For several days we watched the two fledglings fidget in their nest.
The last brood, hatched in the nest on our front porch, consisted of 4 Robins. This one? Only 2.
The mother Robin was easy to pick out when she was off the nest – she had what appeared to be a feather crest on the top of her head…or a Mohawk, and stood out from the others that hunted bugs and worms in our front yard.
I remember the day I first noticed her on the nest – and the day she settled onto the nest to incubate her eggs. It’s hard to believe that was a month ago. She had rebuilt a nest used late this Spring.
Her eggs hatched a few days later than I anticipated and assumed it had something to do with the hot dry weather we’d had. They hatched with the first rains.
Mother and Father birds fed the babies. With only two hungry mouths in the nest, the babies ate twice as much as the brood before and grew quickly – surprisingly fast.
I noticed the father stopped dropping by the nest late last week. And, the mother’s visits became more sporadic – sometimes with food for them…sometimes not. Sometimes she dropped by as if to see if the baby birds were still there, or to inquire as to why they had not yet taken wing.
Last Friday night, the baby birds spent the night in the nest alone. That probably wasn’t their first night alone, but it was the first I noted. Saturday, I did not see Momma bird at the nest at all.
The fledgling birds grew restless as the sun climbed higher and the day grew warmer. Easily startled, they jumped at the slightest noise.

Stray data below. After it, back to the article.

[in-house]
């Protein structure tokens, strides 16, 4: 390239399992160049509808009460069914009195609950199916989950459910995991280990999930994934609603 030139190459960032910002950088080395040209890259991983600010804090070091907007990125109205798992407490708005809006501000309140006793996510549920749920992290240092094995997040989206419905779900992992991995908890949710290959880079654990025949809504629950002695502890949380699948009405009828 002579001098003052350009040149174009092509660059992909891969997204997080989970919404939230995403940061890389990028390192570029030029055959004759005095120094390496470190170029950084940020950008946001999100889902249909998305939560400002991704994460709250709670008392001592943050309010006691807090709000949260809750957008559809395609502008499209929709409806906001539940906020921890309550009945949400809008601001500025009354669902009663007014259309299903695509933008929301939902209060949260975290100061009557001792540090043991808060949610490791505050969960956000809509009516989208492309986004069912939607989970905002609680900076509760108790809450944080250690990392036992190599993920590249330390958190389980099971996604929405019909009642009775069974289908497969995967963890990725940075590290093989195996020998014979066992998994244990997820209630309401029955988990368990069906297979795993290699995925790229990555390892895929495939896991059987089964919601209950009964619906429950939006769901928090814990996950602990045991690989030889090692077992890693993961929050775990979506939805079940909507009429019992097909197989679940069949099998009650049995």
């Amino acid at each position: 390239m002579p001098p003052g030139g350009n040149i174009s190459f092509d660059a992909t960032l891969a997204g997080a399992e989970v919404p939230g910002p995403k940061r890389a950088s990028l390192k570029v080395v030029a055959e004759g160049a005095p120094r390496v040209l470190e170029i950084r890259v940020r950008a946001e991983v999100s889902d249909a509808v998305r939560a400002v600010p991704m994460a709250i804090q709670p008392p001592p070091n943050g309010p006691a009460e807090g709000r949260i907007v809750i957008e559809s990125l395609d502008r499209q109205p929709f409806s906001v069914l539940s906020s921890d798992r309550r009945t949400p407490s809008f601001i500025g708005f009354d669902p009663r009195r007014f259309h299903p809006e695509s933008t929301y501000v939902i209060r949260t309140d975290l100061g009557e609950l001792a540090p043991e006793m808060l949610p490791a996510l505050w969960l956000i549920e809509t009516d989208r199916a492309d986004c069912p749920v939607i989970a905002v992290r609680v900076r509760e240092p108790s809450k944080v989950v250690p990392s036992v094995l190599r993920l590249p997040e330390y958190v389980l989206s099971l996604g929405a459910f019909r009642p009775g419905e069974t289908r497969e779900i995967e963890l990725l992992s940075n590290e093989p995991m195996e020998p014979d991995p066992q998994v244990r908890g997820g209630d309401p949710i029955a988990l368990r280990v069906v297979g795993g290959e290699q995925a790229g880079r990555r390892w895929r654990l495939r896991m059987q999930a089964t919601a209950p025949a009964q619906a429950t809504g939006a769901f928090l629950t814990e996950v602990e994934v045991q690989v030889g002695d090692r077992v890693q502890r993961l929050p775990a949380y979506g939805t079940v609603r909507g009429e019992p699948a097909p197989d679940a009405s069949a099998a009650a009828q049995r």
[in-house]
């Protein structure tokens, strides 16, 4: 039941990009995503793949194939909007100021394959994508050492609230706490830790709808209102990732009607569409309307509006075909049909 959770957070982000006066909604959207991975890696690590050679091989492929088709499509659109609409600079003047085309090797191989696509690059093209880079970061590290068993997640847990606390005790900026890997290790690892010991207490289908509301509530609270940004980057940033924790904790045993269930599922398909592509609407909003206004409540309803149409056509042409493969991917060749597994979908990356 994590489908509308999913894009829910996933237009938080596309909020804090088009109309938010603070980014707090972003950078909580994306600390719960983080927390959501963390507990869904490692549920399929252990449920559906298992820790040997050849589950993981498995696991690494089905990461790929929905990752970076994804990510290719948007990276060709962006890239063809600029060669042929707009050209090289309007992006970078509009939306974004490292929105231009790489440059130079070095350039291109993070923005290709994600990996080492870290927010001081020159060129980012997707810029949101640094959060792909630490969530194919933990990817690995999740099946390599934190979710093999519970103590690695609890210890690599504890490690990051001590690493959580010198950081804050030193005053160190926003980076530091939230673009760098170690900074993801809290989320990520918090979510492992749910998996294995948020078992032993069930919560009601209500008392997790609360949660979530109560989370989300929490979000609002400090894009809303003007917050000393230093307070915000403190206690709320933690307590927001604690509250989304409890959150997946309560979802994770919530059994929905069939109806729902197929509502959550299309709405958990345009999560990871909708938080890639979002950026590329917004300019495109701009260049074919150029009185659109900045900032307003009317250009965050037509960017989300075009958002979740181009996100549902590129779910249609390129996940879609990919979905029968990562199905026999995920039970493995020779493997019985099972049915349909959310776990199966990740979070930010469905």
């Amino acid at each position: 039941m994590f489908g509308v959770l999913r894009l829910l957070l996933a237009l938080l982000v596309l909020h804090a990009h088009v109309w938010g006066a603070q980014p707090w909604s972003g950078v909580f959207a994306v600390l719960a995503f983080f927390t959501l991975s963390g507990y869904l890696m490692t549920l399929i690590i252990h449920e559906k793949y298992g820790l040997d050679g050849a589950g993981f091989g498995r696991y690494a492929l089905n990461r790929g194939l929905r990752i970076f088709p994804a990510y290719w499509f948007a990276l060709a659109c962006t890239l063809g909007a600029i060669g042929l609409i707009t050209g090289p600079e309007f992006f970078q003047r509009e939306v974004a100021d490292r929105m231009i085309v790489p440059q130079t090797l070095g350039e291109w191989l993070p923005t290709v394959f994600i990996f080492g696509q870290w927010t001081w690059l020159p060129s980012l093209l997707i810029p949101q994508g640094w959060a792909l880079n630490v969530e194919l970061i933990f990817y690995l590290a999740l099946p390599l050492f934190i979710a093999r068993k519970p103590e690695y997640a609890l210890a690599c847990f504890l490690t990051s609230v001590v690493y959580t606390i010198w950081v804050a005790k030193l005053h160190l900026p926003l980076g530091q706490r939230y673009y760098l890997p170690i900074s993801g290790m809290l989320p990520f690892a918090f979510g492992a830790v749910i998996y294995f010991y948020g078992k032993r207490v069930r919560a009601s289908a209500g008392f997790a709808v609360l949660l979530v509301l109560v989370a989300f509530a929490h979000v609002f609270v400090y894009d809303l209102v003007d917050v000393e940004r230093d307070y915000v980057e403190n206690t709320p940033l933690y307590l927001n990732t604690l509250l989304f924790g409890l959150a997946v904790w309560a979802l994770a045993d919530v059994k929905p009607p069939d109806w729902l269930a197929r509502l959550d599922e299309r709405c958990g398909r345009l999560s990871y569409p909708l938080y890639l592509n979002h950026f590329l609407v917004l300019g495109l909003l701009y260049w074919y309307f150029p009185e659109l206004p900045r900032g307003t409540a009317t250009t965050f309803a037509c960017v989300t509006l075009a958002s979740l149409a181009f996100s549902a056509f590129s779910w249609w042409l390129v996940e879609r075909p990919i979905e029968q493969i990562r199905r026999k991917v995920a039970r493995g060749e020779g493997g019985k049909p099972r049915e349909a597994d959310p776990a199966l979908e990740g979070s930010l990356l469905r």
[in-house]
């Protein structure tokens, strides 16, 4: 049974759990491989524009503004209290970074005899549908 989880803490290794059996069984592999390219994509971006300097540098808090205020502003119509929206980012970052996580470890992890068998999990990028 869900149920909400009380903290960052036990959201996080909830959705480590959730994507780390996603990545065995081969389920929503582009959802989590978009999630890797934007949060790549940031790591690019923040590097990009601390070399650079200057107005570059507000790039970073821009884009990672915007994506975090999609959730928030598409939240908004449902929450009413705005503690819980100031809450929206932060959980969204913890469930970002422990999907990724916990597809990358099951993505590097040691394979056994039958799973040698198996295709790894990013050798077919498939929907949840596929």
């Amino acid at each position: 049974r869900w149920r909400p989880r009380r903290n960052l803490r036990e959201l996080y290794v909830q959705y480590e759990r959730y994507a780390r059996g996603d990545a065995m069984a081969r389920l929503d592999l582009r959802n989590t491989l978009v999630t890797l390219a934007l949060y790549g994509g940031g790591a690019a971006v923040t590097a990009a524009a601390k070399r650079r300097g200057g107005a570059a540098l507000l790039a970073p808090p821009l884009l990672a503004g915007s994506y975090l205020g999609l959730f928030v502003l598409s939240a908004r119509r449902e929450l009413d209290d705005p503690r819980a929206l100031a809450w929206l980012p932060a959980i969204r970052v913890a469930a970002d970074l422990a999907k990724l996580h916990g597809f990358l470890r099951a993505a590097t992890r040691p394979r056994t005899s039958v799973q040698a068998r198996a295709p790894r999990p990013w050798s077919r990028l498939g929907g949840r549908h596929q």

Hubby had been cutting grass in the front yard and paused to rest on the step of the porch, just below the nest. When he rose to stand, the little birds freaked and with great squawking and flapping of wings they fluttered from the nest into the center of the front yard.
I was not here to witness it, but he shared his surprise and felt sorry that he had frightened the little birds out of the safety of their nest.
In truth, the nest was no longer a safe place for them. They were exposed to the eyes of hawks and Blue Jays…Mom was no longer there to protect them. And, she had stopped bringing them food. Her job was done. It was time for the nest to be abandoned. The baby birds were ready to fly away from the nest she had prepared for them.
They were on their own.
As realization set in, the little birds became jumpy, unsure, afraid. And, it was that flightiness that prompted them to allow instinct to drive them from the nest and take flight on the air their wings were created to beat.
It’s been 6 days since we last saw the baby birds. The last one to set eyes on them was Hubby – and that was as they touched down in the grass.
I can’t help but wonder – if the momma bird continued to feed and protect her babies, would they ever leave the nest apart from being pushed out by siblings or tumbling from the edge? The nest, built with twigs, is intended for temporary use only.
I also can’t help but wonder if we do our own children a disservice by encouraging them to become safe and secure in the home we’ve made for them. Children are born to grow up, to move out, to embrace their own lives. Like baby birds, they should take flight. We humans should look to our bird friends for instruction in raising our young. The secure nest is temporarily built, the care and provision lasts only as long as they are unable to secure it for themselves. As the young grown, the nest becomes smaller, more uncomfortable…less a fit for them and less fit as well.
Now, I’m sure that when the little birds (that weren’t so little any more) fluttered from the nest Momma Robin was nearby watching. And, I’m sure she answered their calls and guided them to safety. She didn’t fly off and leave them without hope or direction. Birds have better sense than that. Her goal was independence for her babies.
I wonder…what is our goal for our babies? And, what steps are we taking from the moment they are born to prepare them and ourselves for the fulfillment of that goal?